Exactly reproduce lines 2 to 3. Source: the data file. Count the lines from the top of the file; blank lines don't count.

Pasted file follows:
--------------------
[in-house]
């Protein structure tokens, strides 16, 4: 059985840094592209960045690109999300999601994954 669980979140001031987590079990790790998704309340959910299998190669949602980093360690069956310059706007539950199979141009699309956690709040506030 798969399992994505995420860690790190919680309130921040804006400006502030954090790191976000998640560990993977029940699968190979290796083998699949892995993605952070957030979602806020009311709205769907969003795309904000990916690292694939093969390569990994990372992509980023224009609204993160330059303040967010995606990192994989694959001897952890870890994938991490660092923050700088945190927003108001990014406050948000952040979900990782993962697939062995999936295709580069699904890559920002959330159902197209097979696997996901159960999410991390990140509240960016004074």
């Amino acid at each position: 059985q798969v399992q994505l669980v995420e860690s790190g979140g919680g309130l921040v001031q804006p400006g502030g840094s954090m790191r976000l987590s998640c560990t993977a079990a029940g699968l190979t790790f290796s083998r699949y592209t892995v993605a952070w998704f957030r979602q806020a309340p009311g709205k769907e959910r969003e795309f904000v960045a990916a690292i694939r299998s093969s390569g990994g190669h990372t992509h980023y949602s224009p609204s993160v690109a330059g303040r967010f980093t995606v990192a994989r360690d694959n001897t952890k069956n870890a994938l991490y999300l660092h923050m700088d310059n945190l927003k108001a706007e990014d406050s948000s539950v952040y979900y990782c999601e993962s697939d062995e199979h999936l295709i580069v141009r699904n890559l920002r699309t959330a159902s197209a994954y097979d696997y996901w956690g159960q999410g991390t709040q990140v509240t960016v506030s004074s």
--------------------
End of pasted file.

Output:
């Protein structure tokens, strides 16, 4: 059985840094592209960045690109999300999601994954 669980979140001031987590079990790790998704309340959910299998190669949602980093360690069956310059706007539950199979141009699309956690709040506030 798969399992994505995420860690790190919680309130921040804006400006502030954090790191976000998640560990993977029940699968190979290796083998699949892995993605952070957030979602806020009311709205769907969003795309904000990916690292694939093969390569990994990372992509980023224009609204993160330059303040967010995606990192994989694959001897952890870890994938991490660092923050700088945190927003108001990014406050948000952040979900990782993962697939062995999936295709580069699904890559920002959330159902197209097979696997996901159960999410991390990140509240960016004074």
């Amino acid at each position: 059985q798969v399992q994505l669980v995420e860690s790190g979140g919680g309130l921040v001031q804006p400006g502030g840094s954090m790191r976000l987590s998640c560990t993977a079990a029940g699968l190979t790790f290796s083998r699949y592209t892995v993605a952070w998704f957030r979602q806020a309340p009311g709205k769907e959910r969003e795309f904000v960045a990916a690292i694939r299998s093969s390569g990994g190669h990372t992509h980023y949602s224009p609204s993160v690109a330059g303040r967010f980093t995606v990192a994989r360690d694959n001897t952890k069956n870890a994938l991490y999300l660092h923050m700088d310059n945190l927003k108001a706007e990014d406050s948000s539950v952040y979900y990782c999601e993962s697939d062995e199979h999936l295709i580069v141009r699904n890559l920002r699309t959330a159902s197209a994954y097979d696997y996901w956690g159960q999410g991390t709040q990140v509240t960016v506030s004074s």